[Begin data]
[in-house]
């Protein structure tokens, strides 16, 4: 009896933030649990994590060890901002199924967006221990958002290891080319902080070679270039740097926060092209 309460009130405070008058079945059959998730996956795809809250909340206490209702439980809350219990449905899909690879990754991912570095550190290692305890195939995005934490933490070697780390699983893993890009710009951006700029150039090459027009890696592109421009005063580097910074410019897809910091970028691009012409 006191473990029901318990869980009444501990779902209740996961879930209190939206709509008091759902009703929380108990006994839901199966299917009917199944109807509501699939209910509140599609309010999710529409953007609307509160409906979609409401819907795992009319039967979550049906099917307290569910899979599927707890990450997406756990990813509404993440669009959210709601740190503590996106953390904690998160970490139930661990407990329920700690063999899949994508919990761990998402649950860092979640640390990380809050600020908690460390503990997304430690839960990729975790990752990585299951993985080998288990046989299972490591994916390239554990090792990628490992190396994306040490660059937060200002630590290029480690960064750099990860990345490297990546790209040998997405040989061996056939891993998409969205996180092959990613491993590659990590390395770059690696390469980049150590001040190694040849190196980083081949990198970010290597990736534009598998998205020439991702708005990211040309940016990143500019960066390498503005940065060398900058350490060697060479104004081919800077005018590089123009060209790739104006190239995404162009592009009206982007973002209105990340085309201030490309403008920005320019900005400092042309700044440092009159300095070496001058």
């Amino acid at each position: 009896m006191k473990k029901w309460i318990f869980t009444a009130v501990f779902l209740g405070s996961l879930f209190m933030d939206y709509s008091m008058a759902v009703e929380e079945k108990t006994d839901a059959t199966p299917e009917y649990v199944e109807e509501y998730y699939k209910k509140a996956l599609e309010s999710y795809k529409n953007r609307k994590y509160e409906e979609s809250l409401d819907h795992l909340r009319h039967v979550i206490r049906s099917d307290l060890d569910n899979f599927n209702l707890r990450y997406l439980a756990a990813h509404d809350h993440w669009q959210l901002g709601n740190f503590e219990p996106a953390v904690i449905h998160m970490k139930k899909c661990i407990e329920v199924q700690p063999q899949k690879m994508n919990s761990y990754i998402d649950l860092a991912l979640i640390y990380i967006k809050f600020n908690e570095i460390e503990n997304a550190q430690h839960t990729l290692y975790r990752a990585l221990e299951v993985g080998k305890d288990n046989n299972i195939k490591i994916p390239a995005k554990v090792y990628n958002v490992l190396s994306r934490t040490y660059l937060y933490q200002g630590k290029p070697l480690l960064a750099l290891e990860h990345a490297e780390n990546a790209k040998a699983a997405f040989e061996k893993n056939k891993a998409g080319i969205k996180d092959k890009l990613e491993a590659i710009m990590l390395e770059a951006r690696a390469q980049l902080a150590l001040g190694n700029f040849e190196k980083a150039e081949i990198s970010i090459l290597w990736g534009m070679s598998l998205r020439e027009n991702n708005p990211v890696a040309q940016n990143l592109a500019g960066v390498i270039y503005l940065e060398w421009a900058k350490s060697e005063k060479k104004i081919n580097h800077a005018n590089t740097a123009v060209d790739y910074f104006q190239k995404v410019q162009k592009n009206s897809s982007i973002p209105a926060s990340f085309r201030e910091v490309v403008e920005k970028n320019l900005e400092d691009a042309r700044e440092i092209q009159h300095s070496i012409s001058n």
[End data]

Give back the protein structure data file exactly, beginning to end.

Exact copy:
[in-house]
């Protein structure tokens, strides 16, 4: 009896933030649990994590060890901002199924967006221990958002290891080319902080070679270039740097926060092209 309460009130405070008058079945059959998730996956795809809250909340206490209702439980809350219990449905899909690879990754991912570095550190290692305890195939995005934490933490070697780390699983893993890009710009951006700029150039090459027009890696592109421009005063580097910074410019897809910091970028691009012409 006191473990029901318990869980009444501990779902209740996961879930209190939206709509008091759902009703929380108990006994839901199966299917009917199944109807509501699939209910509140599609309010999710529409953007609307509160409906979609409401819907795992009319039967979550049906099917307290569910899979599927707890990450997406756990990813509404993440669009959210709601740190503590996106953390904690998160970490139930661990407990329920700690063999899949994508919990761990998402649950860092979640640390990380809050600020908690460390503990997304430690839960990729975790990752990585299951993985080998288990046989299972490591994916390239554990090792990628490992190396994306040490660059937060200002630590290029480690960064750099990860990345490297990546790209040998997405040989061996056939891993998409969205996180092959990613491993590659990590390395770059690696390469980049150590001040190694040849190196980083081949990198970010290597990736534009598998998205020439991702708005990211040309940016990143500019960066390498503005940065060398900058350490060697060479104004081919800077005018590089123009060209790739104006190239995404162009592009009206982007973002209105990340085309201030490309403008920005320019900005400092042309700044440092009159300095070496001058």
């Amino acid at each position: 009896m006191k473990k029901w309460i318990f869980t009444a009130v501990f779902l209740g405070s996961l879930f209190m933030d939206y709509s008091m008058a759902v009703e929380e079945k108990t006994d839901a059959t199966p299917e009917y649990v199944e109807e509501y998730y699939k209910k509140a996956l599609e309010s999710y795809k529409n953007r609307k994590y509160e409906e979609s809250l409401d819907h795992l909340r009319h039967v979550i206490r049906s099917d307290l060890d569910n899979f599927n209702l707890r990450y997406l439980a756990a990813h509404d809350h993440w669009q959210l901002g709601n740190f503590e219990p996106a953390v904690i449905h998160m970490k139930k899909c661990i407990e329920v199924q700690p063999q899949k690879m994508n919990s761990y990754i998402d649950l860092a991912l979640i640390y990380i967006k809050f600020n908690e570095i460390e503990n997304a550190q430690h839960t990729l290692y975790r990752a990585l221990e299951v993985g080998k305890d288990n046989n299972i195939k490591i994916p390239a995005k554990v090792y990628n958002v490992l190396s994306r934490t040490y660059l937060y933490q200002g630590k290029p070697l480690l960064a750099l290891e990860h990345a490297e780390n990546a790209k040998a699983a997405f040989e061996k893993n056939k891993a998409g080319i969205k996180d092959k890009l990613e491993a590659i710009m990590l390395e770059a951006r690696a390469q980049l902080a150590l001040g190694n700029f040849e190196k980083a150039e081949i990198s970010i090459l290597w990736g534009m070679s598998l998205r020439e027009n991702n708005p990211v890696a040309q940016n990143l592109a500019g960066v390498i270039y503005l940065e060398w421009a900058k350490s060697e005063k060479k104004i081919n580097h800077a005018n590089t740097a123009v060209d790739y910074f104006q190239k995404v410019q162009k592009n009206s897809s982007i973002p209105a926060s990340f085309r201030e910091v490309v403008e920005k970028n320019l900005e400092d691009a042309r700044e440092i092209q009159h300095s070496i012409s001058n």